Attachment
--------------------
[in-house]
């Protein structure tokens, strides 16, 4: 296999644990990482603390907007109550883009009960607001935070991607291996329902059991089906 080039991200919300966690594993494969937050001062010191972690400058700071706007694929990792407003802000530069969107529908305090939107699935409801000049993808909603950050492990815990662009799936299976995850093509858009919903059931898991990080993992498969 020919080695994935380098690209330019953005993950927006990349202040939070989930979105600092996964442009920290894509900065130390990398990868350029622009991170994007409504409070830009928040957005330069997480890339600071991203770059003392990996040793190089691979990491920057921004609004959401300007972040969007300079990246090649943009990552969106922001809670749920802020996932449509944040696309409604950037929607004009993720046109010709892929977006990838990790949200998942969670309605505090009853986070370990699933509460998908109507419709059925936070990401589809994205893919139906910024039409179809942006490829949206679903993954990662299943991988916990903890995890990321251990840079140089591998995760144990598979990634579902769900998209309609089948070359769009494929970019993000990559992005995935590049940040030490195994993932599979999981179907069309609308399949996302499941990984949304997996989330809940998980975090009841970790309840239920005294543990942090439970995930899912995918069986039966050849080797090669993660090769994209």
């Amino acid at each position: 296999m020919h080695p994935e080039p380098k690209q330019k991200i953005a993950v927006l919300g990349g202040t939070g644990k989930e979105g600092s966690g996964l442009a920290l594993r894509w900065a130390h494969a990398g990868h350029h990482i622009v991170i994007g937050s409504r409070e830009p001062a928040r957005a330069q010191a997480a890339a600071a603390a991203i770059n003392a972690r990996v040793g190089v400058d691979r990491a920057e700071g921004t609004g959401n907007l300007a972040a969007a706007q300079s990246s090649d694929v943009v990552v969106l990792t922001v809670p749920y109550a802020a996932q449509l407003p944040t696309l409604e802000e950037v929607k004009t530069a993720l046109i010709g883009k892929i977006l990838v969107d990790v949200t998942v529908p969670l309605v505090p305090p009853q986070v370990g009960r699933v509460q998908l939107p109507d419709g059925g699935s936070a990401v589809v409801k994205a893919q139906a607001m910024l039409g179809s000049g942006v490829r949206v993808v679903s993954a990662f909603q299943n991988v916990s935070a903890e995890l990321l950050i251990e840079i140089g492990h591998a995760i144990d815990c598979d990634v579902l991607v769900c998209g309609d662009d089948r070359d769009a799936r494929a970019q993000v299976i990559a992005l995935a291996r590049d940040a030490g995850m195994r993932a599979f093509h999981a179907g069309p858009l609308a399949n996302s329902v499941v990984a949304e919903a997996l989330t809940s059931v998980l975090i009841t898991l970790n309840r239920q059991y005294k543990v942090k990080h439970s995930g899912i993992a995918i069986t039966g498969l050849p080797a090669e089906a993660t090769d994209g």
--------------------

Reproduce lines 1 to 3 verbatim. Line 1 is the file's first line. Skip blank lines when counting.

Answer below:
[in-house]
């Protein structure tokens, strides 16, 4: 296999644990990482603390907007109550883009009960607001935070991607291996329902059991089906 080039991200919300966690594993494969937050001062010191972690400058700071706007694929990792407003802000530069969107529908305090939107699935409801000049993808909603950050492990815990662009799936299976995850093509858009919903059931898991990080993992498969 020919080695994935380098690209330019953005993950927006990349202040939070989930979105600092996964442009920290894509900065130390990398990868350029622009991170994007409504409070830009928040957005330069997480890339600071991203770059003392990996040793190089691979990491920057921004609004959401300007972040969007300079990246090649943009990552969106922001809670749920802020996932449509944040696309409604950037929607004009993720046109010709892929977006990838990790949200998942969670309605505090009853986070370990699933509460998908109507419709059925936070990401589809994205893919139906910024039409179809942006490829949206679903993954990662299943991988916990903890995890990321251990840079140089591998995760144990598979990634579902769900998209309609089948070359769009494929970019993000990559992005995935590049940040030490195994993932599979999981179907069309609308399949996302499941990984949304997996989330809940998980975090009841970790309840239920005294543990942090439970995930899912995918069986039966050849080797090669993660090769994209």
């Amino acid at each position: 296999m020919h080695p994935e080039p380098k690209q330019k991200i953005a993950v927006l919300g990349g202040t939070g644990k989930e979105g600092s966690g996964l442009a920290l594993r894509w900065a130390h494969a990398g990868h350029h990482i622009v991170i994007g937050s409504r409070e830009p001062a928040r957005a330069q010191a997480a890339a600071a603390a991203i770059n003392a972690r990996v040793g190089v400058d691979r990491a920057e700071g921004t609004g959401n907007l300007a972040a969007a706007q300079s990246s090649d694929v943009v990552v969106l990792t922001v809670p749920y109550a802020a996932q449509l407003p944040t696309l409604e802000e950037v929607k004009t530069a993720l046109i010709g883009k892929i977006l990838v969107d990790v949200t998942v529908p969670l309605v505090p305090p009853q986070v370990g009960r699933v509460q998908l939107p109507d419709g059925g699935s936070a990401v589809v409801k994205a893919q139906a607001m910024l039409g179809s000049g942006v490829r949206v993808v679903s993954a990662f909603q299943n991988v916990s935070a903890e995890l990321l950050i251990e840079i140089g492990h591998a995760i144990d815990c598979d990634v579902l991607v769900c998209g309609d662009d089948r070359d769009a799936r494929a970019q993000v299976i990559a992005l995935a291996r590049d940040a030490g995850m195994r993932a599979f093509h999981a179907g069309p858009l609308a399949n996302s329902v499941v990984a949304e919903a997996l989330t809940s059931v998980l975090i009841t898991l970790n309840r239920q059991y005294k543990v942090k990080h439970s995930g899912i993992a995918i069986t039966g498969l050849p080797a090669e089906a993660t090769d994209g």